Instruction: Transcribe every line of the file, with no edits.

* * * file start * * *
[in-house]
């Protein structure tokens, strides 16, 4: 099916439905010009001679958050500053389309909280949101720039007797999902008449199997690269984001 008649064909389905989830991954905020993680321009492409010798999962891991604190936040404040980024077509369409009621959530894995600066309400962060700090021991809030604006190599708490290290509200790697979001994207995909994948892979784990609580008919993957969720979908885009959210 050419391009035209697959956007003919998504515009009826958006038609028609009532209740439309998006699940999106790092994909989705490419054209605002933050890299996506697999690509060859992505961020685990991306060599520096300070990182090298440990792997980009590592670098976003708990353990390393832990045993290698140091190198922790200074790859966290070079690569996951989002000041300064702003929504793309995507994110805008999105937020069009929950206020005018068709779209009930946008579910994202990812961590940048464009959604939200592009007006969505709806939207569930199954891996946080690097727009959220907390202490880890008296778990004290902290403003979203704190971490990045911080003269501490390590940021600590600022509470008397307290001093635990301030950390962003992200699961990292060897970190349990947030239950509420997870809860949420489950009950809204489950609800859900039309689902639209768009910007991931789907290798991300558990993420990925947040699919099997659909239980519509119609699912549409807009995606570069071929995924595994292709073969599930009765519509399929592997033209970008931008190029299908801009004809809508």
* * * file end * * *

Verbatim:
[in-house]
């Protein structure tokens, strides 16, 4: 099916439905010009001679958050500053389309909280949101720039007797999902008449199997690269984001 008649064909389905989830991954905020993680321009492409010798999962891991604190936040404040980024077509369409009621959530894995600066309400962060700090021991809030604006190599708490290290509200790697979001994207995909994948892979784990609580008919993957969720979908885009959210 050419391009035209697959956007003919998504515009009826958006038609028609009532209740439309998006699940999106790092994909989705490419054209605002933050890299996506697999690509060859992505961020685990991306060599520096300070990182090298440990792997980009590592670098976003708990353990390393832990045993290698140091190198922790200074790859966290070079690569996951989002000041300064702003929504793309995507994110805008999105937020069009929950206020005018068709779209009930946008579910994202990812961590940048464009959604939200592009007006969505709806939207569930199954891996946080690097727009959220907390202490880890008296778990004290902290403003979203704190971490990045911080003269501490390590940021600590600022509470008397307290001093635990301030950390962003992200699961990292060897970190349990947030239950509420997870809860949420489950009950809204489950609800859900039309689902639209768009910007991931789907290798991300558990993420990925947040699919099997659909239980519509119609699912549409807009995606570069071929995924595994292709073969599930009765519509399929592997033209970008931008190029299908801009004809809508």